Sunday, July 27, 2008

Onward to Missoula

Sadly, we say goodbye to our friend Albert and once again make our way westward. Backtracking along U.S. 12, we make a side trip at Deer Lodge, Montana, the second oldest town in Montana. Today, this quaint little town boasts a population of about 3,500 and is best known for its Old Montana Prison Museum, which is actually a complex of museums which also include the Frontier Museum along with Desert John's Saloon Museum and the Powell County Museum, all of which transport the visitor back to the era of cowboys and the Old West. The Montana Auto Museum features over 120 vintage vehicles and Yesterday's Playthings is Montana's foremost doll and toy museum. Cottonwood City displays the Snowshoe Creek School and the Blood Cabin. It is this museum that draws us to Deer Lodge.

I am most interested in the Old Montana Prison which began operations on July 2, 1871. During its 100 year history, it held thousands of prisoners including at least one member of Butch Cassidy's "Wild Bunch." Over the years, the prison was expanded with the help of inmate labor, who built 1.2 million bricks and erected the 1896 cell house and several other buildings. A self-guided tour today leads visitors through the Cell House, Maximum Security, the “Hole,” and provide information and exhibits on original schedules, rules, prisoner artwork, and even moldering blankets on many of the iron cots in its prison cells. More lurid displays show a “Prison Life” photo exhibit, contraband items and homemade weapons; and guns, shackles and restraints utilized on the convicts. We also visited the other museums in the complex, but my morbid mind was most fascinated with the prison museum.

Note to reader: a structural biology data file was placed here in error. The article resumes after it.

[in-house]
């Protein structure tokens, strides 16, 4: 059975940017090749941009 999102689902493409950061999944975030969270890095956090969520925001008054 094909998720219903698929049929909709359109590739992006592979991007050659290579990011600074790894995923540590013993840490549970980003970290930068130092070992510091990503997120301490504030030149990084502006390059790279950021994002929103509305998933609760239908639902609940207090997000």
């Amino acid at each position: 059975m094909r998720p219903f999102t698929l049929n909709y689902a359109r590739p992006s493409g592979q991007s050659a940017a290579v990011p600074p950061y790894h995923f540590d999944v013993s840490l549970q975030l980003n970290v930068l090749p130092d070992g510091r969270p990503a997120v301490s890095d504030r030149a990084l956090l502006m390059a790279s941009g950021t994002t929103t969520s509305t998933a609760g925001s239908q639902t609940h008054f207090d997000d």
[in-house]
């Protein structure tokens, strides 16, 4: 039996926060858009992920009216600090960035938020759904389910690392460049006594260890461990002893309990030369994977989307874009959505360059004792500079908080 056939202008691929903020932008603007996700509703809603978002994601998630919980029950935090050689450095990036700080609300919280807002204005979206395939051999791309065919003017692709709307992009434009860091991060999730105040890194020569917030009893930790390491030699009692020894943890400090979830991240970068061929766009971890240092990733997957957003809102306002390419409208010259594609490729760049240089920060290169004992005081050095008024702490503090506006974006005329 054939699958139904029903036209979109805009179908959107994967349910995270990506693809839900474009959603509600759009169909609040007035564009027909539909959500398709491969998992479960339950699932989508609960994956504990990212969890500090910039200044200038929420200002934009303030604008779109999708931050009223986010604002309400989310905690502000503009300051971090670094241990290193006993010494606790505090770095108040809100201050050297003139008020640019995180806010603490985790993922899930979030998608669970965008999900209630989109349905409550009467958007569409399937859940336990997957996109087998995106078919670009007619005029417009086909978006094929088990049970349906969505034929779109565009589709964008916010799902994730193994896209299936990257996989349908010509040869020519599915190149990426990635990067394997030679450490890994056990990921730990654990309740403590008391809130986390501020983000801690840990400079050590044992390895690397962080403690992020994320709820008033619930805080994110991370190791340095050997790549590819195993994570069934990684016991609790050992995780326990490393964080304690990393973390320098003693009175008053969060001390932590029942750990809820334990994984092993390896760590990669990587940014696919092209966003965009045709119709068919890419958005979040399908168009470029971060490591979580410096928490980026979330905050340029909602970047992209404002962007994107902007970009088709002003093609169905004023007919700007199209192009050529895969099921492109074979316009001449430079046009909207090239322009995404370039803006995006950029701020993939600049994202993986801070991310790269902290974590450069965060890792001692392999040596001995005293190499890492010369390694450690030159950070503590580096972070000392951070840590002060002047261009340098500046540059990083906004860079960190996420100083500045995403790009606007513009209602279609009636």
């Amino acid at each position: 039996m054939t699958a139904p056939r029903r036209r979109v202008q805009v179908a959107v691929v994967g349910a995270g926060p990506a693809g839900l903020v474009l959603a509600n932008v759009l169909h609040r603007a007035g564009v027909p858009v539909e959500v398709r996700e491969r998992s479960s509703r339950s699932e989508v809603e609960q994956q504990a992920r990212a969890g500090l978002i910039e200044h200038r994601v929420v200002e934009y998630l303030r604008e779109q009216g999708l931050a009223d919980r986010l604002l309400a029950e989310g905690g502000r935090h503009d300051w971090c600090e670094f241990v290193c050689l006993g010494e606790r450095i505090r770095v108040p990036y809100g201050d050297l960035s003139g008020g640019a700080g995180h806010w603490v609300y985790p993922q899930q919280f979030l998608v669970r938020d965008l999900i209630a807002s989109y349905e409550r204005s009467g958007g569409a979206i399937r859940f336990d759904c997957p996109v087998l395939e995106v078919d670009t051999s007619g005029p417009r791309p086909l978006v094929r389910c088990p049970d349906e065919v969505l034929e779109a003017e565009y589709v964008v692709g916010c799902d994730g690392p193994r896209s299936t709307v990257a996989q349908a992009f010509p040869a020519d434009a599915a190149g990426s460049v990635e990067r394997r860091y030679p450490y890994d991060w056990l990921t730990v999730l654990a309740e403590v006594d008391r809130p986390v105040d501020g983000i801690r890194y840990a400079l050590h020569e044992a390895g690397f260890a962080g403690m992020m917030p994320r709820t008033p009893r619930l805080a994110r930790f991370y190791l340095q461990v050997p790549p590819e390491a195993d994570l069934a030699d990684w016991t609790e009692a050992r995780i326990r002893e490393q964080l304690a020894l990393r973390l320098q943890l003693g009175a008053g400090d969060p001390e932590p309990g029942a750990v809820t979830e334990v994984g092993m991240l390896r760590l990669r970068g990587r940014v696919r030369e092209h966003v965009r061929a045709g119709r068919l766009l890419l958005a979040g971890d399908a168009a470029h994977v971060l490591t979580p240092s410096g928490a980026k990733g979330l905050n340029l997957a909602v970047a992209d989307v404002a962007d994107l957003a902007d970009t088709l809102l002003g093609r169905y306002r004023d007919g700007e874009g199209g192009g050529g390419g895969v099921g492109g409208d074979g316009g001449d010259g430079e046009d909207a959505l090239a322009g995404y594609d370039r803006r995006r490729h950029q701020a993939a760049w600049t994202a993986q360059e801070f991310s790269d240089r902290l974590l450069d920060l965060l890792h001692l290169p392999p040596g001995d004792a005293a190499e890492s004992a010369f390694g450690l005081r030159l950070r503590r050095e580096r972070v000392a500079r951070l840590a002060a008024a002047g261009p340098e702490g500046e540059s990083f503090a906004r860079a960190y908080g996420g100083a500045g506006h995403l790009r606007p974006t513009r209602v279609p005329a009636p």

Then we’re back on U.S. 12 and looking for the Montana’s first gold discovery at Gold Creek in 1852. This little town provides a peek at just a couple of old buildings but appears to primarily be an agriculture town today. We wind through, looking for glimpses of its former mining days and find an old pond filled with mining equipment, but little in the way of ghost town type buildings. Was still a pretty drive, but we make our way back to the highway and head west again to the ghost town of Garnet, Montana.

Garnet got its start in 1862 as a gold mining town and over the years the Nancy Hanks Mine produced some ten million dollars in gold ore. The rich veins of ore continued to produce off and on up until the 1950s, when the mines closed forever.

At an elevation of some 6,000 feet, Garnet today is one of Montana’s best preserved and least visited ghost towns. The townsite is managed by the Bureau of Land Management and the Garnet Preservation Association and is located on both public and private land. The old mining camp features some two dozen buildings including Kelly's Saloon, the Dahl Saloon, a blacksmith shop, a school, the jail, stores, numerous homes and miner’s cabins, and most impressively, the 1897 three-story J.B. Wells Hotel. An absolutely wonderful stop and you can be sure we will be digging up the history and writing all about Garnet in the near future.

We finally land in Missoula for the night, eagerly anticipating glimpses of Idaho tomorrow.

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